The war in Ukraine and environmental protection – how farmers look to the future

Carl Neusten is a farmer in the municipality of Dornom. Wheat, rapeseed, and oats thrive here in the rich swamps of water, opposite the island of Baltrum on the North Sea coast. This year, Noosten is testing the cultivation of peas and lupine for human consumption as well as forage crops. And he could work on more land to boost local production a bit – if only he was allowed to.

“Don’t throw everything you can! According to the motto, we are now producing to the last corner – but I expect people will think more strategically in the future: What do we need to take care of ourselves?”

Noosten out of jars. Dig a broad bean sprout from the ground. Many farmers also wish to grow the protein-rich forage crop in the so-called ecological focus area. This is the part of the arable land where large farms have to meet special EU requirements to protect the environment in the future. For example, only some species and grazing animals are allowed there. Pesticides are also taboo.

“This reduces the field bean yield significantly! If this is still allowed, this year, it can be used. And it can prevent the broad bean from dying of chocolate disease as it is called for example.”

There are exceptions to EU law, but Federal Agriculture Minister Cem Ozdemir of the Greens decided not to use plant protection on organic land. The federal government doesn’t want to see grain grown there either. Still negotiating the short-term management of the wastelands.

From next year, farmers in Germany will also have to set aside four percent of their arable land so they can receive direct payments. Organized farmers are calling for this regulation, controversial even among conservationists, to be suspended for the time being or withdrawn entirely – especially since it is stricter than European requirements. Neusten also sees no environmental benefit in letting more than a dozen hectares of his arable land rest for a year. This will rather lead to neglect.

“It will hurt my soul because only then will the weeds come in, which actually causes more trouble. I believe that networking the livelies through the watery shoulder can bring more.”

Farmers in Lower Saxony are rewarded for creating flower slides of this kind along streams, canals and rivers. In these retreat areas, which are about five meters wide, they are not allowed to fertilize or apply any plant protection. Noosten also designed the areas of the trenches in a natural way.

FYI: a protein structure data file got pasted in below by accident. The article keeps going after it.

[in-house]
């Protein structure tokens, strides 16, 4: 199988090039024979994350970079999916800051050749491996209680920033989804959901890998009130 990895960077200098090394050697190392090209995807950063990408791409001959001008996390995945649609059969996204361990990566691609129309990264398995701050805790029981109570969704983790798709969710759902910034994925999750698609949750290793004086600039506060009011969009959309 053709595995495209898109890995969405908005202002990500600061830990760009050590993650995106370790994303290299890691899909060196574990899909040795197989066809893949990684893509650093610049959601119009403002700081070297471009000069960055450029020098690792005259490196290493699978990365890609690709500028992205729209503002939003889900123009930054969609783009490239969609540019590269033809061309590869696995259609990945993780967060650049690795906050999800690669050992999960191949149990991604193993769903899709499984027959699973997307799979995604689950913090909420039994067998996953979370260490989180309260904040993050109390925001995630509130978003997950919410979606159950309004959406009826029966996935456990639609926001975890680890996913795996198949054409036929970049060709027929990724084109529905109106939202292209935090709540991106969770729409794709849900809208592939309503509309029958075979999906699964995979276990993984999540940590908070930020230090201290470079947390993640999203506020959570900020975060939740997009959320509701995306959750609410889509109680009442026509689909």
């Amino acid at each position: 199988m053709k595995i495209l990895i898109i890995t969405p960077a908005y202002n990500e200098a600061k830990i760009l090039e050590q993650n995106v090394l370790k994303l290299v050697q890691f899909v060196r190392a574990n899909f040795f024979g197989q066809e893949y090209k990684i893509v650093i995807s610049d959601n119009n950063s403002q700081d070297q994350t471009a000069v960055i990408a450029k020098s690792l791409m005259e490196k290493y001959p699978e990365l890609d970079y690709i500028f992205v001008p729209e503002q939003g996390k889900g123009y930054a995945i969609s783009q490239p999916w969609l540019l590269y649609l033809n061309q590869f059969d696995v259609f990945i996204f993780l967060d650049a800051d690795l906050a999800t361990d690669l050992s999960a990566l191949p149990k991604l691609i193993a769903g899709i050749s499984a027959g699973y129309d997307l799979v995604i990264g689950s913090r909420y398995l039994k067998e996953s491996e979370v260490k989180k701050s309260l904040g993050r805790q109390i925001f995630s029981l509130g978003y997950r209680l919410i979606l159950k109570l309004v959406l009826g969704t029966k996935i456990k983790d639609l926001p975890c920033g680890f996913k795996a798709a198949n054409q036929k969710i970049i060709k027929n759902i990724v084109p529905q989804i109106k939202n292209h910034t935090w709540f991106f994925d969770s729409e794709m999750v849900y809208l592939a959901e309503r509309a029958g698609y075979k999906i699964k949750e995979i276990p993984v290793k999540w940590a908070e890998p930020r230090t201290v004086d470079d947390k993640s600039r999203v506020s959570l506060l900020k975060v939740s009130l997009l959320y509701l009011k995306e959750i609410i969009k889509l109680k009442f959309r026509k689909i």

“We have vetch, ceradilla, alfalfa—and they all didn’t freeze. What went was sunflowers. And maybe deer got it in the winter.”

Against the backdrop of the impending referendum, farmers and environmental organizations have agreed on a common agenda for more organic farming and species protection in 2019. Neusten applauds the spirit of collaboration in the agenda.

“To share ideas—and pay nothing through regulation. To tell us what environmental organizations want and tell environmental organizations what is possible. Ultimately, those years we fought with NABU or BUND were lost years for prairie breeders.”

The threatening signs of climate change are most evident here on the coast. Dams are being raised at great cost, and with sea level, the salt content of groundwater will also rise. Noosten stresses that there is no contemplation of throwing what has been done overboard. But a traditional farmer doesn’t go a long way with a liquid manure spreader alone. He had to buy almost half of the expensive nutrients.

180 cows kept in the barn of Holger Jaben. Nessmergrode Livestock Farms produces non-GMO milk and therefore does not use soy. However, so far a significant part of the animal feed produced organically comes from Ukraine. The price of rapeseed powder, for example, has tripled since the Russian attack on the country. Fortunately, says Gabin, in addition to the world market, there is also the neighbor who has beans in his field.

“In return, I give liquid manure that is spread over his land as nutrients.”

Regional cooperation also helps Noosten to absorb at least part of the rapidly increasing production costs: nitrogen fertilizers, produced by natural gas in an energy-intensive way in Russia in particular, were scarce even before the war.

It will probably be much worse next year because no mineral fertilizer is produced. And when you know I definitely have a certain part, it feels good.”

But isn’t meat consumption a problem in itself?

“Personally, I’m not someone who should eat meat on a plate every day, but I don’t think it makes sense to reduce animal stocks because of this.”

At least here in East Friesland, where there are the highest numbers of grazing cows, Gaben retreats.

“Here in the cows, we mainly grow the grasslands. The grass cannot be used by humans. So we have a great use of these grasslands through the cow, as we produce good food from there. And I see it the same way, at least in fattening cattle, that these animals It does not compete with human nutrition.”

Now, in a crisis, there are many things to consider. Farmer Carl Neusten urges politicians not to slow down in decisions for too long.

“This summer I need to know what’s allowed and my work next year. Otherwise, it’s too late!”

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